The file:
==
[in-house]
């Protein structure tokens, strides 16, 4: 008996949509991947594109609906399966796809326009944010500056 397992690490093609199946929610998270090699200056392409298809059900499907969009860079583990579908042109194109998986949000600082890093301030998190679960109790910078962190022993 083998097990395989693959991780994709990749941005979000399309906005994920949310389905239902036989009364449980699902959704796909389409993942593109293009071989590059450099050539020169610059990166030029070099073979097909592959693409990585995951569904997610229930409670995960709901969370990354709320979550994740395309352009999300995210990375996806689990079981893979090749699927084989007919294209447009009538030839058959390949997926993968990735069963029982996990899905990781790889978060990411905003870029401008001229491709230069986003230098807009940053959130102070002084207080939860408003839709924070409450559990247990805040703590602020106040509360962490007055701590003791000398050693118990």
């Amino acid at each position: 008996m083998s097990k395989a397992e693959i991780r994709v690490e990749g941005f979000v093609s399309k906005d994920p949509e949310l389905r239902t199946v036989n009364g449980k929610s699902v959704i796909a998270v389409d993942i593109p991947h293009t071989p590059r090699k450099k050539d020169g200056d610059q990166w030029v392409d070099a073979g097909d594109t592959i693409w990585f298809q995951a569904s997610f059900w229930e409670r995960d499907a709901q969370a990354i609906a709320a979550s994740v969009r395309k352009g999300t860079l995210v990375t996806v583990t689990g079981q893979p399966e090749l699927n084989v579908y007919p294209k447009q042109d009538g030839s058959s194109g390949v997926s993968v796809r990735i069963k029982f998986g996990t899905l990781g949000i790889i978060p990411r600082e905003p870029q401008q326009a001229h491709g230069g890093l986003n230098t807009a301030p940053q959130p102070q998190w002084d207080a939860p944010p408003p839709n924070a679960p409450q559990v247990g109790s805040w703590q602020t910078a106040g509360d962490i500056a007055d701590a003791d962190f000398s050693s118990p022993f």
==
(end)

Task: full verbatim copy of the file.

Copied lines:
[in-house]
């Protein structure tokens, strides 16, 4: 008996949509991947594109609906399966796809326009944010500056 397992690490093609199946929610998270090699200056392409298809059900499907969009860079583990579908042109194109998986949000600082890093301030998190679960109790910078962190022993 083998097990395989693959991780994709990749941005979000399309906005994920949310389905239902036989009364449980699902959704796909389409993942593109293009071989590059450099050539020169610059990166030029070099073979097909592959693409990585995951569904997610229930409670995960709901969370990354709320979550994740395309352009999300995210990375996806689990079981893979090749699927084989007919294209447009009538030839058959390949997926993968990735069963029982996990899905990781790889978060990411905003870029401008001229491709230069986003230098807009940053959130102070002084207080939860408003839709924070409450559990247990805040703590602020106040509360962490007055701590003791000398050693118990």
């Amino acid at each position: 008996m083998s097990k395989a397992e693959i991780r994709v690490e990749g941005f979000v093609s399309k906005d994920p949509e949310l389905r239902t199946v036989n009364g449980k929610s699902v959704i796909a998270v389409d993942i593109p991947h293009t071989p590059r090699k450099k050539d020169g200056d610059q990166w030029v392409d070099a073979g097909d594109t592959i693409w990585f298809q995951a569904s997610f059900w229930e409670r995960d499907a709901q969370a990354i609906a709320a979550s994740v969009r395309k352009g999300t860079l995210v990375t996806v583990t689990g079981q893979p399966e090749l699927n084989v579908y007919p294209k447009q042109d009538g030839s058959s194109g390949v997926s993968v796809r990735i069963k029982f998986g996990t899905l990781g949000i790889i978060p990411r600082e905003p870029q401008q326009a001229h491709g230069g890093l986003n230098t807009a301030p940053q959130p102070q998190w002084d207080a939860p944010p408003p839709n924070a679960p409450q559990v247990g109790s805040w703590q602020t910078a106040g509360d962490i500056a007055d701590a003791d962190f000398s050693s118990p022993f």